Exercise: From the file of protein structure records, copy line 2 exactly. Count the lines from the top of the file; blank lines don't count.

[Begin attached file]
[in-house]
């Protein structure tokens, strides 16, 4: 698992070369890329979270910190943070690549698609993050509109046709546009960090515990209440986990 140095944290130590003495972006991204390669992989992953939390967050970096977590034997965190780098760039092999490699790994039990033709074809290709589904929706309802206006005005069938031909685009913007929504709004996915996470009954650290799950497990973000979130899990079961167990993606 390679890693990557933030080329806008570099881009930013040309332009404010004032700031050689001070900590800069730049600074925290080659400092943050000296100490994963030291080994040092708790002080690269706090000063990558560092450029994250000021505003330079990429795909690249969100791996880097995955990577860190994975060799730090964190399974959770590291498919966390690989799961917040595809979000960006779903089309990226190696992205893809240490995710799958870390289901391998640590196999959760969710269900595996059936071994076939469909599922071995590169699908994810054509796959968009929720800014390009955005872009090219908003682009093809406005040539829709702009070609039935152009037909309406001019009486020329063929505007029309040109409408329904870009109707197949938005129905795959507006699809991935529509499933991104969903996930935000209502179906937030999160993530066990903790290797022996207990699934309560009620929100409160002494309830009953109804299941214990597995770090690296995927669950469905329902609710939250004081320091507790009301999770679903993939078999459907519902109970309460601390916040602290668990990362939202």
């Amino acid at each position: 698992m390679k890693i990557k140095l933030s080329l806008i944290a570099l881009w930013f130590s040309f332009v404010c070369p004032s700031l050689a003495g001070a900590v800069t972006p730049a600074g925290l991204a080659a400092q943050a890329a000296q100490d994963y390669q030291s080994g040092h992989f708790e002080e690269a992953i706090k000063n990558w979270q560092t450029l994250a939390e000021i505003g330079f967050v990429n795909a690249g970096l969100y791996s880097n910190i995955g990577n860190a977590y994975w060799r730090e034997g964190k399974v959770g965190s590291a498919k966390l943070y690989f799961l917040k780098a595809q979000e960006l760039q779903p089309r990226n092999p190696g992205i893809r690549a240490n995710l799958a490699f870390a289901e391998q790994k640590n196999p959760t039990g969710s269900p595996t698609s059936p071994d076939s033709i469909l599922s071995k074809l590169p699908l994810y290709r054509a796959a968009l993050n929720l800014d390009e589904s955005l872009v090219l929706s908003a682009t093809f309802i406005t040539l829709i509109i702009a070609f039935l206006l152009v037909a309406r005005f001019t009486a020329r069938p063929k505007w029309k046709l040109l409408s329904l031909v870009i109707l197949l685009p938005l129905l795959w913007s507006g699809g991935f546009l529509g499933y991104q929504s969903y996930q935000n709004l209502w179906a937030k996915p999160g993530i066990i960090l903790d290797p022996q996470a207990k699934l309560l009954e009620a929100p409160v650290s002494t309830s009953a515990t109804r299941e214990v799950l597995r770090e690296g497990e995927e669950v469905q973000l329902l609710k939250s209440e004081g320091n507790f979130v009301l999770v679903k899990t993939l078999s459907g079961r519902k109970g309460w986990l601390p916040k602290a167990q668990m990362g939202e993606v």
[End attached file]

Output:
């Protein structure tokens, strides 16, 4: 698992070369890329979270910190943070690549698609993050509109046709546009960090515990209440986990 140095944290130590003495972006991204390669992989992953939390967050970096977590034997965190780098760039092999490699790994039990033709074809290709589904929706309802206006005005069938031909685009913007929504709004996915996470009954650290799950497990973000979130899990079961167990993606 390679890693990557933030080329806008570099881009930013040309332009404010004032700031050689001070900590800069730049600074925290080659400092943050000296100490994963030291080994040092708790002080690269706090000063990558560092450029994250000021505003330079990429795909690249969100791996880097995955990577860190994975060799730090964190399974959770590291498919966390690989799961917040595809979000960006779903089309990226190696992205893809240490995710799958870390289901391998640590196999959760969710269900595996059936071994076939469909599922071995590169699908994810054509796959968009929720800014390009955005872009090219908003682009093809406005040539829709702009070609039935152009037909309406001019009486020329063929505007029309040109409408329904870009109707197949938005129905795959507006699809991935529509499933991104969903996930935000209502179906937030999160993530066990903790290797022996207990699934309560009620929100409160002494309830009953109804299941214990597995770090690296995927669950469905329902609710939250004081320091507790009301999770679903993939078999459907519902109970309460601390916040602290668990990362939202």